One woman’s 12-step path of recovery from debt addiction. Step Ten involves taking an ongoing daily inventory of when you have been wrong and admitting to them as they come up.
The past is the past. This step helps us stay current and in today. I did the best I could with Step Nine. Just to be clear: I’m not “done” with Step Nine. I made a big list of amends I need to make, and I have done a lot of them, but I also work full time and have a life so I can’t rush around making apologies 24 hours a day. So I will likely be cleaning up stuff from Step Nine for a while.
I moved to Step Ten so that I could live in today. Languishing in Step Nine makes you obsess about the past – and, if you’re like me, take it to operatic extremes: “Oh look at this list of amends, look at all the harm I have wrought, I’m such a wretched person, I’m beyond hope, etc.” At this point, someone in program rolled their eyes and say: you are not terminally unique. Get over yourself. Move to Step 10 and do amends as they come up.
READ STEP 9: It’s time to make amends
Step Ten is called the maintenance step. We work it on a daily basis. Most people I know look at a list of questions at the end of the day including: was I kind and loving? Do I owe an apology? Am I harboring a resentment? The questions are pulled directly from the AA Big Book.
I fought, and continue to fight this step, every day.
I am exactly the kind of person who needs a daily inventory.
So of course, I resist it.
My main argument was: I, like everyone, am not perfect. I will screw up every day. Every day, I will come up short. What would be the point of this exercise besides a moody session of self-flagellation?
No, no one has ever accused me of being dramatic.
Thankfully, many people suggested I calm down and try to do this step imperfectly. Ruth, a nurse in New Jersey, came to the rescue on this one. She said this daily review is one we must do imperfectly. Also, she reminded me of the passage in the Big Book that says: “we must be careful not to drift into worry, remorse or morbid reflection, for that would diminish our usefulness to others.” In other words, locking yourself in your bedroom to journal for three years, weeping and whispering apologies to an unloving deity is probably not how this step was meant to be worked.
READ STEP 11: How meditating helped me with my debt problem
What does all this have to do with money? A quick review. My behaviour with money was crazy. It was a deep psychological and spiritual problem: it was not going to be fixed by reading The Wealthy Barber and making an Excel chart. It was motivated by an emptiness, a fear, a sense of shame, and of course, some spiritual bankruptcy. If I behave day in and day out in a shady way that makes shame and fear worse (e.g. if I were to lie to the CRA, borrow money, be late on bills); it is likely that the shame and fear will build to an unhealthy proportion, and I will be tempted to behave compulsively around money again. I might wander into the mall “just to look” and then find myself taking out new loans to buy myself some emergency needs like a curling iron, $50 conditioner and Lululemon leggings.
What I learned:
- The key to this step is awareness. Throughout the day, if I find myself slipping into destructive or harmful thoughts or behaviour, I can course correct and get back on track.
- I will drift back into destructive patterns. I am human, therefore I am flawed. But I can use this step to get back on track.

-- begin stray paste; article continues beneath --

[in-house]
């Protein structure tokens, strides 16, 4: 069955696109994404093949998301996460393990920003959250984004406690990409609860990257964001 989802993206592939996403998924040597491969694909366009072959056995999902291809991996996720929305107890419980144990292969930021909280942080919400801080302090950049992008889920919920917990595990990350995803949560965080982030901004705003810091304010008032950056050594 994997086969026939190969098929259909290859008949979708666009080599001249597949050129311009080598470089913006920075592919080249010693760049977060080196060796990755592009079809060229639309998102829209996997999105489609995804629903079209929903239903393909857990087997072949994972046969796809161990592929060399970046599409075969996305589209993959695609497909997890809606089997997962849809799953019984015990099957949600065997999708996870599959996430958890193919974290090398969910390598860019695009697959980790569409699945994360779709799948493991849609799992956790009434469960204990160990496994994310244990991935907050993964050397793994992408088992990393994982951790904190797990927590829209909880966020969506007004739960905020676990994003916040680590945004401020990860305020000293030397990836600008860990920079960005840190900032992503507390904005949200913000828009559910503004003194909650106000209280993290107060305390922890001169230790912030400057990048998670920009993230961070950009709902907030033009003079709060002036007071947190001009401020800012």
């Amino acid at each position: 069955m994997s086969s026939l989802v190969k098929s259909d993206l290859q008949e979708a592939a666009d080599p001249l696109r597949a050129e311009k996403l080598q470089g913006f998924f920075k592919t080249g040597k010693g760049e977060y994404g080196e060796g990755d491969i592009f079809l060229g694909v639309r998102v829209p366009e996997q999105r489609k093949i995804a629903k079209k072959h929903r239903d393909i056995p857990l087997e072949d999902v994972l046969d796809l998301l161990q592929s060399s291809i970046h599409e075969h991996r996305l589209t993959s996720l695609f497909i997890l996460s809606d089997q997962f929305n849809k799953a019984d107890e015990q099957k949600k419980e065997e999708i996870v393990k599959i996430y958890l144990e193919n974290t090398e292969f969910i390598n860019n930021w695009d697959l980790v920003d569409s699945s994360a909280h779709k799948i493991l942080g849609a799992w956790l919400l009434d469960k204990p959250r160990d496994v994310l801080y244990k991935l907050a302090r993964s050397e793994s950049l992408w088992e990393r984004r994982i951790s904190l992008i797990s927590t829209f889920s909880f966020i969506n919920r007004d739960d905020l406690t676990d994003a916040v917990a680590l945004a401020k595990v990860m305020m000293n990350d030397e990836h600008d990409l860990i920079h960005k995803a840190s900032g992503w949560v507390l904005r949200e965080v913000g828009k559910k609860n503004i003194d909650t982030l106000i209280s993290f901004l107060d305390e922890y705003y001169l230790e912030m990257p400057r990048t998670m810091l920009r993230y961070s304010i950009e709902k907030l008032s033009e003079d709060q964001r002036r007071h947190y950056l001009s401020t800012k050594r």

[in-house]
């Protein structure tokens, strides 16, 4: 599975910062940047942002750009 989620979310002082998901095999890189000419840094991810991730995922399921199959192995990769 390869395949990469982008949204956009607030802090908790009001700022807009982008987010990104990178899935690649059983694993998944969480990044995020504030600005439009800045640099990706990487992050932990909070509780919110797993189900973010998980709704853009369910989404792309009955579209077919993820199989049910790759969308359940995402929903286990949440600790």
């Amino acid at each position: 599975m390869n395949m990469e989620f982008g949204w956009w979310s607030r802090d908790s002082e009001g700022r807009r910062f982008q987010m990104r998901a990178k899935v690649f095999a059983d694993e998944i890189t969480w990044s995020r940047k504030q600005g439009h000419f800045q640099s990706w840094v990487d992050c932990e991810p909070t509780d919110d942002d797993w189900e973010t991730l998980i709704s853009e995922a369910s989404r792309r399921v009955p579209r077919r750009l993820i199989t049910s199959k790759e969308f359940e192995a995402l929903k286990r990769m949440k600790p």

- This step can lead to startling revelations about what is actually going on with me, like, for real. My program friend Naomi, who lives in an RV with her husband and four kids in Virginia (and sounds happy and adjusted most of the time, so is therefore a walking advertisement for this program) notices when she does her Step Ten writing that if she is obsessing about a purchase she is usually creating a story about how that purchase will “be the answer to all my problems, will fix my life.” Naomi noticed in her current Step 10 reviews that she was obsessing about buying poly envelopes with snaps in order to organize her homeschooling paperwork. “Underneath all this obsessing about buying homeschooling items is a terrible feeling of inadequacy; this feeling that I am not doing a good enough job homeschooling my kids, and so the next thought is always, if I buy this thing I will feel OK and all my worries will vanish and my homeschooling worries will go away.” And so it goes. It doesn’t necessarily mean that Naomi won’t buy the poly snap envelopes. Just that she is now aware that there is an emotion there (a feeling of being inadequate) that is definitely not going to be solved by shopping at Staples.
Tips on what to do:
- Try doing this every night before bed. For the love of God, do not make this overly complicated. Try to rein in the drama queen. It is so easy for me to make a big long list and then read it and cry and be all melodramatic and say oh my life is terrible I am wicked and beyond aid… and so what does it matter if I go shopping? Well, then I have drifted into morbid reflection, which is ridiculous. Aim for the middle: don’t ignore mistakes on your part, don’t magnify them. Make a note. Talk to someone in program about it. Apologize, fix what needs to be fixed. Move on.
- Once you’ve made a list of your errors, make a list of the things done well. Did you call a creditor and set up a repayment plan? Amazing. Did you water your plants? Also amazing. Were you lovely to a barista? That goes on the amazing list as well. Balance is key.
- Make a gratitude list every day. Compulsive spenders and debtors are obsessed with what they want and what they can’t have. It sounds cheesy but looking at a list of things you are grateful for can shift you out of self-pity.
Jane Dough is a pseudonym. The writer has decided to remain anonymous